Monday, April 21, 2008

Shooting At An Unidentified Target...

...that you simply think must be your intended target can have devastating results. One of the cardinal rules of firearms safety is to be sure of your target and what is beyond, and there are few if any circumstances where one, let alone both parts of this rule (the sure of your target part and the sure of what is beyond part), should ever be broken. While shooting for sport, for fun, for food, to test a gun, and in almost all other instances of shooting, the shooter must steadfastly follow this rule to remain safe, and to keep others safe. It really is a basic rule of firearms safety. When you do not follow it the chances increase dramatically that something bad will happen, and that bad thing could well be someone being injured or killed.

One of the worst things that could happen, probably the worst, is that the shooter kills an innocent person. It gets even worse though when that person is a loved one; much worse still when that person is your own son. This is apparently just what happened in the case of a turkey hunter who was out hunting while his son accompanied him. You can see the available details here: http://www.startribune.com/local/17956264.html. The man who shot his own son already spent about 1/4 of his 39 years bringing up the boy. He probably will now spend the rest of his life lamenting the fact that he killed his son because of what seems should have been a truly avoidable accident on his part. Mind you, none of this, as I see it, was a mistake on the part of the boy who reportedly had been told to stay put where his father had left him and who then decided to move - after all boys will be boys. It was a mistake on the part of the dad who, in my opinion, exercised extremely bad judgement if the reports are correct. Please understand, I don't say that to condemn the dad. He is going to live with this forever, nothing I can say could make it worse for him and it is not my intent to try to do so. I say this to stress the point that firearms safety is the responsibility of the shooter; and if you are going shooting, or if you will handle firearms, you had best be aware of and exercise the rules of firearms safety. Yes you, because hopefully it is not already too late to get you to follow those rules to avoid a similar disaster.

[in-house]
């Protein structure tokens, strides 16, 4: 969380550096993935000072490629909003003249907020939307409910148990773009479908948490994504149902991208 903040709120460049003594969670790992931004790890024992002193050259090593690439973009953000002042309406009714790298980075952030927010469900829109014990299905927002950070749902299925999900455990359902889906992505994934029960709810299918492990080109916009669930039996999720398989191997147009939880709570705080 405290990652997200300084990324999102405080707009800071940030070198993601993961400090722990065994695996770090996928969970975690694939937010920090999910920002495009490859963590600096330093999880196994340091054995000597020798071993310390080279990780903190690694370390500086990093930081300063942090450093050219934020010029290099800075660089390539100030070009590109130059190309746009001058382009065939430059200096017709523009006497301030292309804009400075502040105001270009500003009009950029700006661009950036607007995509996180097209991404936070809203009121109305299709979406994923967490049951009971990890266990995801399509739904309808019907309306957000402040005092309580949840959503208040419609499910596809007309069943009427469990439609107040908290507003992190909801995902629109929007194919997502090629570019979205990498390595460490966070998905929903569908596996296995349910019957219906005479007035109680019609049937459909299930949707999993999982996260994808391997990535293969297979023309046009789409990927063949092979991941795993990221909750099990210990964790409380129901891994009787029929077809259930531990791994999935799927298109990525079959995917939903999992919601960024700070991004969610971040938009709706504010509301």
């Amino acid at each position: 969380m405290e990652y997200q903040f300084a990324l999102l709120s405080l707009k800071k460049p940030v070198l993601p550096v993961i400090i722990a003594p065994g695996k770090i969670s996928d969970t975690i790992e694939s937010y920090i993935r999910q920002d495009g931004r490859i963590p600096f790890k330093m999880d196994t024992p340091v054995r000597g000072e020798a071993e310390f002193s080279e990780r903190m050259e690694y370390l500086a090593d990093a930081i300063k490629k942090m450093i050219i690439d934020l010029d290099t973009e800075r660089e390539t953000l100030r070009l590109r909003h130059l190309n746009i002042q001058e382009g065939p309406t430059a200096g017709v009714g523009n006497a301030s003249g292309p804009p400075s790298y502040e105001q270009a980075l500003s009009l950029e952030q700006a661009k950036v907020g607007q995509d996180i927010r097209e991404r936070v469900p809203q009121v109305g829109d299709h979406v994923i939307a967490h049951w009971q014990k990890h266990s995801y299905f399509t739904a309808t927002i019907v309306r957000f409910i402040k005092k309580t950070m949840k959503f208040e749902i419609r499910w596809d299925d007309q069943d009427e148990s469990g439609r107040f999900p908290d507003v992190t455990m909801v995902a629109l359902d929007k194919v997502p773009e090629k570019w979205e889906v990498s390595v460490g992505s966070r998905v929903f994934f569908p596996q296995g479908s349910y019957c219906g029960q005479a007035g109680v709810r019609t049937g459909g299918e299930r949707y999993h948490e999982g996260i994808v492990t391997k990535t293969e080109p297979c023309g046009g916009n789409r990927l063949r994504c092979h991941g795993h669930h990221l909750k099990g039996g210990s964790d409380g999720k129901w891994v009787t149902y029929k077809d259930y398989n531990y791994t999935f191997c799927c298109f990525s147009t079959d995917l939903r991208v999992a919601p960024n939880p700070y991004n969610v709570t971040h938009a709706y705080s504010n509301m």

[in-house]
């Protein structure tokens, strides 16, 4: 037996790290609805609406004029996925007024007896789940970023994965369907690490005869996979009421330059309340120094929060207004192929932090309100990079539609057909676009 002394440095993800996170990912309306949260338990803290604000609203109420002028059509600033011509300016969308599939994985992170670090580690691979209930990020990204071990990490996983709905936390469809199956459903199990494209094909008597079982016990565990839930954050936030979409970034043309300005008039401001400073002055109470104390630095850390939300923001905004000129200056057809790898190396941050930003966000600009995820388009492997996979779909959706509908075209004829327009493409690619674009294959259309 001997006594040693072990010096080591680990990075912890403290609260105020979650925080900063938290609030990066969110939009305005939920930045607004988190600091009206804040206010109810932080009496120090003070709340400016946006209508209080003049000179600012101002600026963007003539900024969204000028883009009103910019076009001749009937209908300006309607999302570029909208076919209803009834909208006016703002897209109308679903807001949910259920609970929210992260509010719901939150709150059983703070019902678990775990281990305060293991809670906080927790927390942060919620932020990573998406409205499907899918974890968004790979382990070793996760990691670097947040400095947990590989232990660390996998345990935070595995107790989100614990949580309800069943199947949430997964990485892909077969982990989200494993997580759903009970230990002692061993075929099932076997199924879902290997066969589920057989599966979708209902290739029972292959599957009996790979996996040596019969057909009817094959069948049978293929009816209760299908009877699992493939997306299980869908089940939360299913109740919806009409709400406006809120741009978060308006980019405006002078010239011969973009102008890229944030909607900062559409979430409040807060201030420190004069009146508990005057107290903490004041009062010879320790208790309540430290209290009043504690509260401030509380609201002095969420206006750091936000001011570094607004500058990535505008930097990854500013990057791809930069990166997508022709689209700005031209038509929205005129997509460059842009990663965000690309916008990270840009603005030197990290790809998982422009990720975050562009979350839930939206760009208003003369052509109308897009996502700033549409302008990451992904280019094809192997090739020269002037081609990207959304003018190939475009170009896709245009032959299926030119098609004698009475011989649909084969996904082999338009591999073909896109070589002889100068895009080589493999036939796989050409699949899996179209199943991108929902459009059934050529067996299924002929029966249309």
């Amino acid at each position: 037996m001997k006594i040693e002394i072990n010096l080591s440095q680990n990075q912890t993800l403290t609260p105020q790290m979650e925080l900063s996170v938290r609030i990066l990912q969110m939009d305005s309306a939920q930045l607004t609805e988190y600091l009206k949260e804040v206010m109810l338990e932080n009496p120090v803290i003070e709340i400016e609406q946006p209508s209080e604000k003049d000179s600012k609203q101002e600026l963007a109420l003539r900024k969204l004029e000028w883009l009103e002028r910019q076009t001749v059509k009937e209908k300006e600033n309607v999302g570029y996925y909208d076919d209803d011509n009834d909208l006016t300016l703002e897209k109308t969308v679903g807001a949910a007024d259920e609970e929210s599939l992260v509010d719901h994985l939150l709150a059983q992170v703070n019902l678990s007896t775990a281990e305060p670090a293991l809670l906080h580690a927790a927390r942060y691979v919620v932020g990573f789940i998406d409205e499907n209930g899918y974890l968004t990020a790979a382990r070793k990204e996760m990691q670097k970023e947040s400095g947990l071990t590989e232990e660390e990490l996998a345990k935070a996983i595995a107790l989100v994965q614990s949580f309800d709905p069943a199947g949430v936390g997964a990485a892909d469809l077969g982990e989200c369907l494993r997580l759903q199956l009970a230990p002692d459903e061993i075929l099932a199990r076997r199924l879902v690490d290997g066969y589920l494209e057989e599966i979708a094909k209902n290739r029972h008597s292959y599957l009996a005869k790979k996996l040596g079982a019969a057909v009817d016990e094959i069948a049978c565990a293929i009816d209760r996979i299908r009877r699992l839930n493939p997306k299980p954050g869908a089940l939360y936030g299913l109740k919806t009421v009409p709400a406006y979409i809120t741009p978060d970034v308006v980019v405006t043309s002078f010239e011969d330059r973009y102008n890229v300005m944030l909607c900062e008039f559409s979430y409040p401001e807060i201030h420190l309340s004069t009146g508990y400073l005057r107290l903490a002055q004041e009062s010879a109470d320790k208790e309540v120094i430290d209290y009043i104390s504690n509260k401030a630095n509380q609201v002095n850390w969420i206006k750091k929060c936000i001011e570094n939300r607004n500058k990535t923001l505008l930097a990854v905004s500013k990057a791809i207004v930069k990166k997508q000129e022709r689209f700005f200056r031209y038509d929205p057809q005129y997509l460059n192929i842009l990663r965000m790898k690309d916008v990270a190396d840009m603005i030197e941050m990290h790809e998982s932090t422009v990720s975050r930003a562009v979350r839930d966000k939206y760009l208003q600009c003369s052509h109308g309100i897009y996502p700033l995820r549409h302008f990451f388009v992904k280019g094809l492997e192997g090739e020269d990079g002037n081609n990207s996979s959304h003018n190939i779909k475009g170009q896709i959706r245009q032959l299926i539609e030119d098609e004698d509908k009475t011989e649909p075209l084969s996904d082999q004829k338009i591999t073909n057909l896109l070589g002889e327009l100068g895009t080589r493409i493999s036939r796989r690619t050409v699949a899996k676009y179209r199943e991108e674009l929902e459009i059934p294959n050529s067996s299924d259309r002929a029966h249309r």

The loss of the little boy, Hunter Klaseus, is a tragedy, one that no parent should ever have to endure; and that is why I write about it here. If you are a shooter - follow the rules of gun safety. No, not the abbreviated '4 Rules' (as they are called), but all of the rules of firearms safety. Follow them even more than you abide by other safety rules. Don't hedge on them a bit as you probably do with driving safety rules such as when you go just a few miles over the speed limit, or when you sort of stop at a stop sign, or when you just have one or two or maybe even that third drink before driving. Don't give an inch on firearms safety rules as you may sometimes do when it comes to being safe with electrical appliances such as when you use an electrical appliance near the sink or tub full of water (hairdryer, electric shaver) without a safety breaker outlet, or when you use a knife or fork to pull that stuck piece of toast out of the toaster without first unplugging it (heck you know it is off - right). Don't take a chance with a firearm as you do when you decide to run across the street before the light turns green in your favor, or when you fail to look both ways even though it is a one way street. Don't give an inch when it comes to firearms safety because chances are the resulting 'accident' will be tragic, and you as the shooter will have to live with the result.

Learn the rules of firearms safety, and live them when you are around firearms. Doing so may just save a life, and save you from a lifetime of tragic and devastating grief. There are plenty of places you can look to find firearms safety rules, my site being one of them: http://ballseyesboomers.blogspot.com/2007/06/ballseyes-firearms-tactics-training-1.html. In fact that was my very first post under my Firearms Training and Tactics series. To me safety is the number 1 concern when shooting. Another source for firearms safety rules is the National Rifle Association at http://www.nrahq.org/education/guide.asp. You can also go to firearms manufacturers to see their version of the rules, such as at Remington: http://www.remington.com/pdfs/safety/sftybklt.pdf or to a more generalized page at: http://www.remington.com/safety/safety_center/. Hunter safety courses, firearms safety courses, basic shooting courses, are all out there, and all teach about, or should teach about, firearms' safety rules. If you are going to shoot, be safe about it, or face the consequences as terrible as they may be.

My heartfelt condolences go out to the family and loved ones of Hunter Klaseus; and I dedicate this to his memory in the hope that you all learn from this sad and tragic mistake, and therefore that you keep it safe when shooting.

Respectfully,
Glenn B
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